In 2013, 16-year old Jordan G., while on probation, was charged with 3 counts of aggravated unlawful use of a weapon and 1 count of unlawful possession of a firearm under Illinois law. The unlawful possession count was for being under 18 years of age and knowingly possessing a firearm of a size which may be concealed on the person. Jordan G. sued Illinois and filed to dismiss all counts, contending that such laws violated his Second Amendment rights.
In June 2013, the Circuit Court of Cook County (Juvenile Division) agreed with Jordan G. in part, dismissing some of the counts but upholding the unlawful possession count. Following the State’s appeal, the Brady Center filed an amicus brief in April 2014, assisted by Katten Muchin Rosenman LLP, in support of the State. Brady’s brief argues that the challenged statutes do not violate the Second Amendment, as juvenile restrictions have long been constitutional and imperative to public safety. Juveniles, law-abiding or otherwise, do not have a fundamental right to carry a concealed weapon in public, and thus reasonable restrictions are permitted under the precedent set by Heller (2008) that: "the Second Amendment right is not unlimited."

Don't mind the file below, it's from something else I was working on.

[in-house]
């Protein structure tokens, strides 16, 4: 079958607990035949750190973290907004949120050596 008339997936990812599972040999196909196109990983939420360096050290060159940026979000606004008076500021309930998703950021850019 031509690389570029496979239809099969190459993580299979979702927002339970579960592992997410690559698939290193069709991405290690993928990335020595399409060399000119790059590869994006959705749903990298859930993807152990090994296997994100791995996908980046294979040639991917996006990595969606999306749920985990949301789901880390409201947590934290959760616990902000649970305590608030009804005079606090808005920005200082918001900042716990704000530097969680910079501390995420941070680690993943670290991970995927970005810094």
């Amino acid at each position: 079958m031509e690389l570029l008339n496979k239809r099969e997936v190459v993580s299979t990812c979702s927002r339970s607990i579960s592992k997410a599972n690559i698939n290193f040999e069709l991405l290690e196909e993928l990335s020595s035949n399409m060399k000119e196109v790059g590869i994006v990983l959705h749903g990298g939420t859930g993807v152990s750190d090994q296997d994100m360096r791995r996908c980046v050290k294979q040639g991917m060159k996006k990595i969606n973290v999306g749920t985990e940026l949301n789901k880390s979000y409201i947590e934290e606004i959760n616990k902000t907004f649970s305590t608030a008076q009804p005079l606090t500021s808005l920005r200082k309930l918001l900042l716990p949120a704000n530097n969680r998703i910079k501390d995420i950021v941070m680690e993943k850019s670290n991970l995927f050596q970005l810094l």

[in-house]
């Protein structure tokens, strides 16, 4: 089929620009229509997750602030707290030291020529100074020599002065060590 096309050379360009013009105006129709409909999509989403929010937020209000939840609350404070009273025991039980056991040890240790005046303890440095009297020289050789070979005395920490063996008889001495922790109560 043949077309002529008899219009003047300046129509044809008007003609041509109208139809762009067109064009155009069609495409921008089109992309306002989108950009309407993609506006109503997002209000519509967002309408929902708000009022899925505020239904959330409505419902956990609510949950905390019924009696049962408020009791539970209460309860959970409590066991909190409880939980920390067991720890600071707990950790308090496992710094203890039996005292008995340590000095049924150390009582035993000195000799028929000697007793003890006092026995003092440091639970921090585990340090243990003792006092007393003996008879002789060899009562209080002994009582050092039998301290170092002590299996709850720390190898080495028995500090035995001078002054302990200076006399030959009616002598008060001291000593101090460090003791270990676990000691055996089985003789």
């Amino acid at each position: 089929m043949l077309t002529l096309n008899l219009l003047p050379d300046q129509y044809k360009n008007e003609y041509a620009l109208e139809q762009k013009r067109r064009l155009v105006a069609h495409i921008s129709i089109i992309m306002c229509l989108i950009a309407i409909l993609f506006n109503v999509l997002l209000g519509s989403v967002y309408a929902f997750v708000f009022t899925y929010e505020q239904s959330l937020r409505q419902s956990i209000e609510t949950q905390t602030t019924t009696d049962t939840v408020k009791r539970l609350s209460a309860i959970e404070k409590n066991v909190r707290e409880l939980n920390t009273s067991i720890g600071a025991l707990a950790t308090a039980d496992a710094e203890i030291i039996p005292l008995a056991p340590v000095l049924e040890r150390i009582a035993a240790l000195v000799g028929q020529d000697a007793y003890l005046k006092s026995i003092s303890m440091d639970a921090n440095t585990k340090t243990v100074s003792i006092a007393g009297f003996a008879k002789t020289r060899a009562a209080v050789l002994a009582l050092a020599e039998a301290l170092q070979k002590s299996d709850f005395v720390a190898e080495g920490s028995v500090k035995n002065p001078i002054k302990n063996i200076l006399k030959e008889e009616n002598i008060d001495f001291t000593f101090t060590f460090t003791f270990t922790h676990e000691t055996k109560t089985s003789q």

On February 20th, 2015, the Illinois Supreme Court reversed the dismissal of three of the counts, holding that the laws are indeed constitutional.